We are grateful to Professor Zoltan Machaty of Purdue University for his valuable suggestions on the manuscript. Great thanks also go to Mr. Li Kechang (Ningxia Hui Nationality Autonomous Region grassland stations) and Mr. Liu Yuhong (Ningxia Hui Nationality Autonomous Region Yanchi County grassland stations) for their help during the study. The authors acknowledge the financial support from the projects of China Agricultural Ministry (200903060 and CARS-39).


AOAC. 1995. Official Methods of Analysis 16th ednth ed. Association of Official Analytical Chemists. Washington, DC, USA:
Atti N, Mahouachi M. 2009;Effects of feeding system and nitrogen source on lamb growth, meat characteristics and fatty acid composition. Meat Sci 81:344–348.
Aurousseau B, Bauchart D, Calichon E, Micol D, Priolo A. 2004;Effect of grass or concentrate feeding systems and rate of growth on triglyceride and phospholipid and their fatty acids in the M. longissimus thoracis of lambs. Meat Sci 66:531–541.
Aurousseau B, Bauchart D, Faure X, Galot AL, Prache S, Micol D, Priolo A. 2007;Indoor fattening of lambs raised on pasture. Part 1: Influence of stall finishing duration on lipid classes and fatty acids in the longissimus thoracis muscle. Meat Sci 76:241–252.
Balk EM, Lichtenstein AH, Chung M, Kupelnick B, Chew P, Lau J. 2006;Effects of omega-3 fatty acids on serum markers of cardiovascular disease risk: A systematic review. Atherosclerosis 189:19–30.
Banni S, Murru E, Angioni E, Carta G, Melis MP. 2002;Conjugated linoleic acid isomers (CLA): good for everything? Sci Aliment 22:371–380.
Bas P, Morand-Fehr P. 2000;Effect of nutritional factors on fatty acid composition of lamb fat deposits. Livest Prod Sci 64:61–79.
Bassett CMC, Edel AL, Patenaude AF, McCullough RS, Blackwood DP, Chouinard PY, Paquin P, Lamarche B, Pierce GN. 2010;Dietary vaccenic acid has antiatherogenic effects in LDLr(-/-) mice. J Nutr 140:18–24.
Belo AT, Pereira MS, Babo H, Belo CC. 2009;Meat fatty acids profile of kid goats from Serpentina breed. Options Mediterraneennes Serie A 91:245–248.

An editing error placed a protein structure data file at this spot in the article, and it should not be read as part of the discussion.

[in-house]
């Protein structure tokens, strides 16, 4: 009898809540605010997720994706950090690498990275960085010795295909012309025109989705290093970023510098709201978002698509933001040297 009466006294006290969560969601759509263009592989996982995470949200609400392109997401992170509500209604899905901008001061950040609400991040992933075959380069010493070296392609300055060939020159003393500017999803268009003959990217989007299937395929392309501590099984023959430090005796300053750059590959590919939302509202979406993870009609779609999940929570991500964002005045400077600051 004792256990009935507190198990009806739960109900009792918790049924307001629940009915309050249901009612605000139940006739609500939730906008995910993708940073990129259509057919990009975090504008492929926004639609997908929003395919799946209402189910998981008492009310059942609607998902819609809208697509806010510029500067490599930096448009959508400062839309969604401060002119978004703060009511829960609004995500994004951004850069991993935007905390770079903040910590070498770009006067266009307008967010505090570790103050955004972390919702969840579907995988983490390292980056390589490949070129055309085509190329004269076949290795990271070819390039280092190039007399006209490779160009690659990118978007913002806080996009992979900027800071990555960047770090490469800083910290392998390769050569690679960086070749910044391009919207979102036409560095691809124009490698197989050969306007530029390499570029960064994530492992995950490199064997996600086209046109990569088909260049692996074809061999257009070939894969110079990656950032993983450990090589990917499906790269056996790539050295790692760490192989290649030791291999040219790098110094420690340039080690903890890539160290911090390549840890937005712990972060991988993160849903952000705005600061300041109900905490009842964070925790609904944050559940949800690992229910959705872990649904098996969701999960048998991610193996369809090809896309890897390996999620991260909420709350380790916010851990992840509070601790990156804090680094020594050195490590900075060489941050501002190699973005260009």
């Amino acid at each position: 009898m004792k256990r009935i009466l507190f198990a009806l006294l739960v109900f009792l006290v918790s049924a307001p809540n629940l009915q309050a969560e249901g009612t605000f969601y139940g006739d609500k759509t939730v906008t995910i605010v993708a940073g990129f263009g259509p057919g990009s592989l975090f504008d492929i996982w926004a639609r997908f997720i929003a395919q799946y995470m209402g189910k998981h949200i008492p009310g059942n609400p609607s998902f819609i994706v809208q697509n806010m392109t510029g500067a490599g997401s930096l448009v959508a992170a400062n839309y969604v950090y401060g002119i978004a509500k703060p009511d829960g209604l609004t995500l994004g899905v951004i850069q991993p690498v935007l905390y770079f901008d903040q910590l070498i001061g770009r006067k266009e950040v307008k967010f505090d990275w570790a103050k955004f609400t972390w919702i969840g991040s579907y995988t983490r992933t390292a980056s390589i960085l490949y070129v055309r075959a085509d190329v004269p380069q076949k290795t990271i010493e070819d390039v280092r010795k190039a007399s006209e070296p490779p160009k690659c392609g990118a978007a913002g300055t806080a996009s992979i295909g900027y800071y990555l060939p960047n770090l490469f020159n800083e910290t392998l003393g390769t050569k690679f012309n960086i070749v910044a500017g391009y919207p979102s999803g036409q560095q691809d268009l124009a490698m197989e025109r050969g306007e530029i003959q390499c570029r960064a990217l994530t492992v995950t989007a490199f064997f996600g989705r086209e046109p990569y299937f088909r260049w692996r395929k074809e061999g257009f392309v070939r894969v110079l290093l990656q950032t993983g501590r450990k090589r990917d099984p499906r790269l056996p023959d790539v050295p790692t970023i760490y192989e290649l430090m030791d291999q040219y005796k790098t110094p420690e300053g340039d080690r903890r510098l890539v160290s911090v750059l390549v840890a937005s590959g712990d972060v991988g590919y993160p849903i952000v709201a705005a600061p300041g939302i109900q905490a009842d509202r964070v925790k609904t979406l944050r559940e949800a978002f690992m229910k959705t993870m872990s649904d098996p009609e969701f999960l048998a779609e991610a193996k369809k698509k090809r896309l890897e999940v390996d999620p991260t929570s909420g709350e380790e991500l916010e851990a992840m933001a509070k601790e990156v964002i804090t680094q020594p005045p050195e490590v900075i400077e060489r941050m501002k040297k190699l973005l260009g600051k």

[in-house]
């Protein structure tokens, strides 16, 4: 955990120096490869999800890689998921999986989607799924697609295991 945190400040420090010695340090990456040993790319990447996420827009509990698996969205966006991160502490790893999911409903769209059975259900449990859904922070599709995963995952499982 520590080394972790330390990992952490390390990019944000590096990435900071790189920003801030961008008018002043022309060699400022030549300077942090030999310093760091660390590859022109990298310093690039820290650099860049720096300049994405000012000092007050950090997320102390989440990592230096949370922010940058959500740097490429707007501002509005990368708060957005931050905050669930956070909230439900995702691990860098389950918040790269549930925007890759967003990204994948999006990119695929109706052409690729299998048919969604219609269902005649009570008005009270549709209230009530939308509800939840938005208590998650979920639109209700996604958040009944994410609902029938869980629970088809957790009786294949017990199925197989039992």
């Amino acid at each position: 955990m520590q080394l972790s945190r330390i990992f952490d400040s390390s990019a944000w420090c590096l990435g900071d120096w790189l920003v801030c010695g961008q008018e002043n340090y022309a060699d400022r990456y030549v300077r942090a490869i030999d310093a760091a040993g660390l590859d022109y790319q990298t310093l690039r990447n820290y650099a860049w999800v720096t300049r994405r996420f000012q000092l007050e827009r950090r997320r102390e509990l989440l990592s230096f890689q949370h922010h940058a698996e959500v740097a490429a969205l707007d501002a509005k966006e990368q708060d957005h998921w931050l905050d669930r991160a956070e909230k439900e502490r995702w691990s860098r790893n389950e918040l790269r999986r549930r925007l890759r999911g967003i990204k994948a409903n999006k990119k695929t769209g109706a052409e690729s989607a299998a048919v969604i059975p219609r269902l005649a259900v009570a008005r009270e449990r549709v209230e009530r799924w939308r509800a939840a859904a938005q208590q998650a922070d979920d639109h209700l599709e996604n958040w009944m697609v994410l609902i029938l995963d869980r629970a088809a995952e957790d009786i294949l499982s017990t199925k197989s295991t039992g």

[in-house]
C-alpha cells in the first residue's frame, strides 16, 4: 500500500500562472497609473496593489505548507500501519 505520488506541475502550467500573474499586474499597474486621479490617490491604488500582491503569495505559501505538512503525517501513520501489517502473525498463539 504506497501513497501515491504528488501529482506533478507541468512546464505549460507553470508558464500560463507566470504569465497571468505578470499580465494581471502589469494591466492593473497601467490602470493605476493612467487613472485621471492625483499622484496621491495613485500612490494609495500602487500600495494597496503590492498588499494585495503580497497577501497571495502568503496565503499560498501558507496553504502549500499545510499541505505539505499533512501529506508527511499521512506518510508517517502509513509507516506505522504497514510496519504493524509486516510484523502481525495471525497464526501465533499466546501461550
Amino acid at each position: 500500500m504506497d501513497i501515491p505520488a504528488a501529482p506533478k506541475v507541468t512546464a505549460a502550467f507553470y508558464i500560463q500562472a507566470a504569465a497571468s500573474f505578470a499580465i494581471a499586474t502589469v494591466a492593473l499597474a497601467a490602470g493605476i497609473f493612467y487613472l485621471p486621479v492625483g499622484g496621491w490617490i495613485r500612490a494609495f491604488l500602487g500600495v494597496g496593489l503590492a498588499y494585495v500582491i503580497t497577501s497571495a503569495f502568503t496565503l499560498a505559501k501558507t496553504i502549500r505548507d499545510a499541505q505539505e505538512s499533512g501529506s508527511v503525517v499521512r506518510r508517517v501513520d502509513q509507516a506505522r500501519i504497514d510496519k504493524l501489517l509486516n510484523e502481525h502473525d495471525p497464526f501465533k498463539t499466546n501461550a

Bonanome A, Grundy SM. 1988;Effect of dietary stearic-acid on plasma-cholesterol and lipoprotein levels. New Engl J Med 318:1244–1248.
Caparra P, Foti F, Scerra M, Cilione C, Vottari G, Galofaro V, Sinatra MC, Scerra V. 2007;Influence of feeding system on fatty acid composition of suckling lambs. Options Mediterraneennes Serie A 74:95–99.
Carrasco S, Ripoll G, Sanz A, Alvarez-Rodriguez J, Panea B, Revilla R, Joy M. 2009;Effect of feeding system on growth and carcass characteristics of Churra Tensina light lambs. Livest Sci 121:56–63.
Chaturvedi OH, Bhatta R, Santra A, Mishra AS, Mann JS. 2003;Effect of supplementary feeding of concentrate on nutrient utilization and production performance of ewes grazing on community rangeland during late gestation and early lactation. Asian Australas J Anim 16:983–987.
Chen Y, Luo H, Liu X, Wang Z, Zhang Y, Liu K, Jiao L, Chang Y, Zuo Z. 2013;Effect of restricted grazing time on the foraging behavior and movement of tan sheep grazed on desert steppe. Asian Australas J Anim Sci 26:711–715.
Daley CA, Abbott A, Doyle PS, Nader GA, Larson S. 2010;A review of fatty acid profiles and antioxidant content in grass-fed and grain-fed beef. Nutr J :9–10.
de Deckere EAM, Korver O, Verschuren PM, Katan MB. 1998;Health aspects of fish and n-3 polyunsaturated fatty acids from plant and marine origin. Eur J Clin Nutr 52:749–753.
de Renobales M, Amores G, Arranz J, Virto M, Barron LJR, Bustamante MA, de Gordoa JCR, Najera AI, Valdivielso I, Abilleira E, de Heredia IB, Perez-Elortondo FJ, Ruiz R, Albisu M, Mandaluniz N. 2012;Part-time grazing improves sheep milk production and its nutritional characteristics. Food Chem 130:90–96.
del Campo M, Brito G, de Lima JMS, Martins DV, Sanudo C, Julian RS, Hernandez P, Montossi F. 2008;Effects of feeding strategies including different proportion of pasture and concentrate, on carcass and meat quality traits in Uruguayan steers. Meat Sci 80:753–760.
Demirel G, Ozpinar H, Nazli B, Keser O. 2006;Fatty acids of lamb meat from two breeds fed different forage: Concentrate ratio. Meat Sci 72:229–235.
Dervishi E, Serrano C, Joy M, Serrano M, Rodellar C, Calvo JH. 2010;Effect of the feeding system on the fatty acid composition, expression of the Delta(9)-desaturase, Peroxisome Proliferator-Activated Receptor Alpha, Gamma, and Sterol Regulatory Element Binding Protein 1 genes in the semitendinous muscle of light lambs of the Rasa Aragonesa breed. BMC Vet Res 6:40.